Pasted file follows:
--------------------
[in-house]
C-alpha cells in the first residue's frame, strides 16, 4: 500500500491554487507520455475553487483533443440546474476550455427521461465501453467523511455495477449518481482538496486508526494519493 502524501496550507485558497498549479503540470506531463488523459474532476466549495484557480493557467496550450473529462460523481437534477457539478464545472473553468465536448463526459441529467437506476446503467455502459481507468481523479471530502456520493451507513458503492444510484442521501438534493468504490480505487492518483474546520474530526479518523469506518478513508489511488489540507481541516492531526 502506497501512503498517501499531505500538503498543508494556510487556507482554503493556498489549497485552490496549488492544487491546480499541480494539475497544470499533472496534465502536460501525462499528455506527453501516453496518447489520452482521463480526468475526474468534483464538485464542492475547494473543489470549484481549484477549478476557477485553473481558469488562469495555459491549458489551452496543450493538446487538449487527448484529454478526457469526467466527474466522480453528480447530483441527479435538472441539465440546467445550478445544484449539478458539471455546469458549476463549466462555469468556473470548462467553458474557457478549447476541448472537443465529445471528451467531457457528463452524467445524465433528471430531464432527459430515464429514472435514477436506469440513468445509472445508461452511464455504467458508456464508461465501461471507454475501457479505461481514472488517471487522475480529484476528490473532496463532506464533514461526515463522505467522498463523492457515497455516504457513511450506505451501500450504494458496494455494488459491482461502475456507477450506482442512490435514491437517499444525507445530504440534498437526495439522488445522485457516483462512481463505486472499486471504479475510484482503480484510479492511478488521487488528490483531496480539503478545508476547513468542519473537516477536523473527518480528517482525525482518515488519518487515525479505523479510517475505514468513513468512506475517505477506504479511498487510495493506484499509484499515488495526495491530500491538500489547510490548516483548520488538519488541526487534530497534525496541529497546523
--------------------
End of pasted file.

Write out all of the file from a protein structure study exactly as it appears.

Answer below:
[in-house]
C-alpha cells in the first residue's frame, strides 16, 4: 500500500491554487507520455475553487483533443440546474476550455427521461465501453467523511455495477449518481482538496486508526494519493 502524501496550507485558497498549479503540470506531463488523459474532476466549495484557480493557467496550450473529462460523481437534477457539478464545472473553468465536448463526459441529467437506476446503467455502459481507468481523479471530502456520493451507513458503492444510484442521501438534493468504490480505487492518483474546520474530526479518523469506518478513508489511488489540507481541516492531526 502506497501512503498517501499531505500538503498543508494556510487556507482554503493556498489549497485552490496549488492544487491546480499541480494539475497544470499533472496534465502536460501525462499528455506527453501516453496518447489520452482521463480526468475526474468534483464538485464542492475547494473543489470549484481549484477549478476557477485553473481558469488562469495555459491549458489551452496543450493538446487538449487527448484529454478526457469526467466527474466522480453528480447530483441527479435538472441539465440546467445550478445544484449539478458539471455546469458549476463549466462555469468556473470548462467553458474557457478549447476541448472537443465529445471528451467531457457528463452524467445524465433528471430531464432527459430515464429514472435514477436506469440513468445509472445508461452511464455504467458508456464508461465501461471507454475501457479505461481514472488517471487522475480529484476528490473532496463532506464533514461526515463522505467522498463523492457515497455516504457513511450506505451501500450504494458496494455494488459491482461502475456507477450506482442512490435514491437517499444525507445530504440534498437526495439522488445522485457516483462512481463505486472499486471504479475510484482503480484510479492511478488521487488528490483531496480539503478545508476547513468542519473537516477536523473527518480528517482525525482518515488519518487515525479505523479510517475505514468513513468512506475517505477506504479511498487510495493506484499509484499515488495526495491530500491538500489547510490548516483548520488538519488541526487534530497534525496541529497546523